Objectif:  Investiguer les activités préparatoires des patients avant l’initiation de la thérapie antirétrovirale (ART) dans les services du secteur public à Cape Town, en Afrique du Sud.

Méthodes:  Des entretiens avec les informateurs clés et l’analyse des programmes ont été menés avec des organismes gouvernementaux et des organisations non gouvernementales impliqués dans les activités de préparation des patients.

Résultats:  Toutes les 11 organisations dans la ville de Cape Town, impliquées dans la formation et la gestion du personnel dans la préparation des patients pour l’ART au cours de 2010, ont participéà l’étude. Chaque organisation a rapporté une approche différente dans la préparation du patient au sein des cliniques du secteur public et dans chaque aspect des activités de préparation des patients. Le nombre de séances d’éducation des patients variait de 3 à 7 et les retards impliqués à l’initiation de l’ART par la préparation du patient variaient de 3 à 6 semaines. Différents outils pour l’éducation du patient (brochures, affiches et tableaux) ont été utilisés par les divers programmes et tous les programmes ont rapporté que les pénuries en outils entrainaient souvent la préparation du patient sans aucun matériel pédagogique. Chaque programme a également attiré l’attention sur les maladies mentales et les troubles liés à l’usage d’alcool/drogues, mais aucun n’a utilisé des outils de dépistage officiels de manière cohérente et la prise en charge des patients atteints de potentiels troubles mentaux ou des problèmes liés à des drogues variait.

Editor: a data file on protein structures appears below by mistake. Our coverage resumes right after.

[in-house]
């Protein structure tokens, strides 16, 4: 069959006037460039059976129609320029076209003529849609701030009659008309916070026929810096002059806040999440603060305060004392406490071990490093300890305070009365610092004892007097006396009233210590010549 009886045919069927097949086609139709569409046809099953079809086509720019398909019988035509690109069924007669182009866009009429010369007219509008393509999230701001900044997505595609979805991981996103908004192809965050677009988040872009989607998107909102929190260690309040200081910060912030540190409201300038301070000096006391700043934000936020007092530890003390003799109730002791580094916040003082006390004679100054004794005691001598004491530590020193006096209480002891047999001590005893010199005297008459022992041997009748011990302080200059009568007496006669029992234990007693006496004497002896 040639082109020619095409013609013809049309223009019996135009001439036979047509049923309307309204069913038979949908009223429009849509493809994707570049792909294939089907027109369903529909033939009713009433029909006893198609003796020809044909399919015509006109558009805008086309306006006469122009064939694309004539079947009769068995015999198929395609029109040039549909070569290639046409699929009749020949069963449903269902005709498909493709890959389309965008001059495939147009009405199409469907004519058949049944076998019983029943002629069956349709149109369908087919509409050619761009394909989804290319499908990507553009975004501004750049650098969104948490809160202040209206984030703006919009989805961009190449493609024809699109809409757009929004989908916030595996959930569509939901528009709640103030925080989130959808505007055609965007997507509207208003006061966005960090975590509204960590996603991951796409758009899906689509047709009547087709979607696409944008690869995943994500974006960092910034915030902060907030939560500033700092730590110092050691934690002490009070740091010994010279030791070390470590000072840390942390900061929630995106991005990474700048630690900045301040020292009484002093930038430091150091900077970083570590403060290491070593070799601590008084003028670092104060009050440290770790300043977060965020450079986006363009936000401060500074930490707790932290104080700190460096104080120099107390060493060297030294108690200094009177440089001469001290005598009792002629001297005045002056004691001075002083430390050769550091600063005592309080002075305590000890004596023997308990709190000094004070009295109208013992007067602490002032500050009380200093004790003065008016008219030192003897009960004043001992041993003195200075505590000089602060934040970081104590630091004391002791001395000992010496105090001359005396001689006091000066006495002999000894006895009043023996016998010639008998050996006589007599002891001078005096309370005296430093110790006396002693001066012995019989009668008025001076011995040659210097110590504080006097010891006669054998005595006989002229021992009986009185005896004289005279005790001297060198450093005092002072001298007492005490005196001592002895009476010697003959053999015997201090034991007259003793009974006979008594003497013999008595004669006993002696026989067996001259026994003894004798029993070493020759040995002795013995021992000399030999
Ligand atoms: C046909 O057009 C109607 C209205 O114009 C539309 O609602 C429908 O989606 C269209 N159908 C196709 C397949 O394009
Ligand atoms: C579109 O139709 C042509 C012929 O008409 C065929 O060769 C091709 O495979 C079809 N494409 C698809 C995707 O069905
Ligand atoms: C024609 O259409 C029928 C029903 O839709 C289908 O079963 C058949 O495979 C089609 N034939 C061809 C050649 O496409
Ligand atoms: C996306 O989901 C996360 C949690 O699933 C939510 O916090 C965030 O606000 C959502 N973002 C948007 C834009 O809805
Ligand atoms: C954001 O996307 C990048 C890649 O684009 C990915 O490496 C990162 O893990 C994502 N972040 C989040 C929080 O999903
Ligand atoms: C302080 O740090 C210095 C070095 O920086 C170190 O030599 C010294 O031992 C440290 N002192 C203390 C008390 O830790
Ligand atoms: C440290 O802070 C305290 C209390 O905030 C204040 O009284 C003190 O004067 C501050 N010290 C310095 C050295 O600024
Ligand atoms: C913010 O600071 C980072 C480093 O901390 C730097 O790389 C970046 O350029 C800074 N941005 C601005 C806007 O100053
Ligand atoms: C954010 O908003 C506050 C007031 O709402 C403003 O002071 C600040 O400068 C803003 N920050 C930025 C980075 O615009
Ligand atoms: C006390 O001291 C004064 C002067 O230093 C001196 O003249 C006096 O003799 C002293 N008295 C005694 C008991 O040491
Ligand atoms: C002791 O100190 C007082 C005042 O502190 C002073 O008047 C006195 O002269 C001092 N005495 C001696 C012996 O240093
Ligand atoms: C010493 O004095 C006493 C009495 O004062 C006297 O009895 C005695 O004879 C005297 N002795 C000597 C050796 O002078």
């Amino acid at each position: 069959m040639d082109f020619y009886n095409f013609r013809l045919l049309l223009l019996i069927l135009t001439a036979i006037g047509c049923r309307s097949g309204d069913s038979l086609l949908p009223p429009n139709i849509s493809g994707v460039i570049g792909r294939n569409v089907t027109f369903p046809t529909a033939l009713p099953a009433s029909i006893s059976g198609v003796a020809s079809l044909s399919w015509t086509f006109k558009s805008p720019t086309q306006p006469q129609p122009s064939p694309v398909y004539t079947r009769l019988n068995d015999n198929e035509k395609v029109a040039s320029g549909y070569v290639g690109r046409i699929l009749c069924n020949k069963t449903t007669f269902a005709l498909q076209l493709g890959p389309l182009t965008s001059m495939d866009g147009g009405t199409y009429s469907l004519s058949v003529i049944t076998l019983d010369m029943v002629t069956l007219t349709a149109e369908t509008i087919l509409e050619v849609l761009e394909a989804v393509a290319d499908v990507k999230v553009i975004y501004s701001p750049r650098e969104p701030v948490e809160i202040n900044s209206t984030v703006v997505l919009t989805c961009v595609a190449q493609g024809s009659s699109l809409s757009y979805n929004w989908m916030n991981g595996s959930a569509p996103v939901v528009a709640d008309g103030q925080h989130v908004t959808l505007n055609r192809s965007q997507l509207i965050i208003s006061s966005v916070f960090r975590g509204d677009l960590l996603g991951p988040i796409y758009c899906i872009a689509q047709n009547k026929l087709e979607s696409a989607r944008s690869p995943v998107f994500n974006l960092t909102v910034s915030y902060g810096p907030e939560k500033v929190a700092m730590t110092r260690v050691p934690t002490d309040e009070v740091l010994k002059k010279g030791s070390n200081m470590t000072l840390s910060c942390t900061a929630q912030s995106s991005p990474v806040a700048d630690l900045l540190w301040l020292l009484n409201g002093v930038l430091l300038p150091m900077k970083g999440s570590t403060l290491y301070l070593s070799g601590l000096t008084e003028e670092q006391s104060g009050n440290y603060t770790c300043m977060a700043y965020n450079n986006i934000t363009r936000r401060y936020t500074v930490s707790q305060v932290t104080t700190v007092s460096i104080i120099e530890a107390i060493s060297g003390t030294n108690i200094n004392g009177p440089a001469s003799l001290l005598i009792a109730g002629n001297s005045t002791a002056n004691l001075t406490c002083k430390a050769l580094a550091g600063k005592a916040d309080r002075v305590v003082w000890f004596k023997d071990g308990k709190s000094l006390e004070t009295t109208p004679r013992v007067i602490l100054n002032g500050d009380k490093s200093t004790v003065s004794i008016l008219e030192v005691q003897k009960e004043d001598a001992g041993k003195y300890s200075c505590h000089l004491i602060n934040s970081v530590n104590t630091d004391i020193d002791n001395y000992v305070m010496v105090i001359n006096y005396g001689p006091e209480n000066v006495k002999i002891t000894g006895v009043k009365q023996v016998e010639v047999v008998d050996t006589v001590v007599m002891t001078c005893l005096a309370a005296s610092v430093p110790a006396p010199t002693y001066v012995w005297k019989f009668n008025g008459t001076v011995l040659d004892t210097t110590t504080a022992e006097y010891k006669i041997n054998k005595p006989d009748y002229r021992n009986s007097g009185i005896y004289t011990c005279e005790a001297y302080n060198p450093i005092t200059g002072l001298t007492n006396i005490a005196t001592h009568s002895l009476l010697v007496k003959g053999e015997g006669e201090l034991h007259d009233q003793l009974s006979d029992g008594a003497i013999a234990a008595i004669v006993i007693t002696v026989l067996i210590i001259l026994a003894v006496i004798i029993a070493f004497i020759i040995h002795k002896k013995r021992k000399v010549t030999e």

Conclusion:  Les approches visant à préparer les patients avant l’initiation de l’ART sont de grande envergure dans cette partie de l’Afrique du Sud. Leur valeur relative nécessite une investigation car il y a peu de données sur l’impact des différentes approches. De plus, les risques associés au retard à l’initiation de l’ART peuvent l’emporter sur les avantages de l’éducation du patient avant le début du traitement.

Objetivo:  Investigar sobre las actividades realizadas para preparar a los pacientes para el inicio de la terapia antirretroviral (TAR), en servicios del sector público, a lo largo de Ciudad del Cabo, Sudáfrica.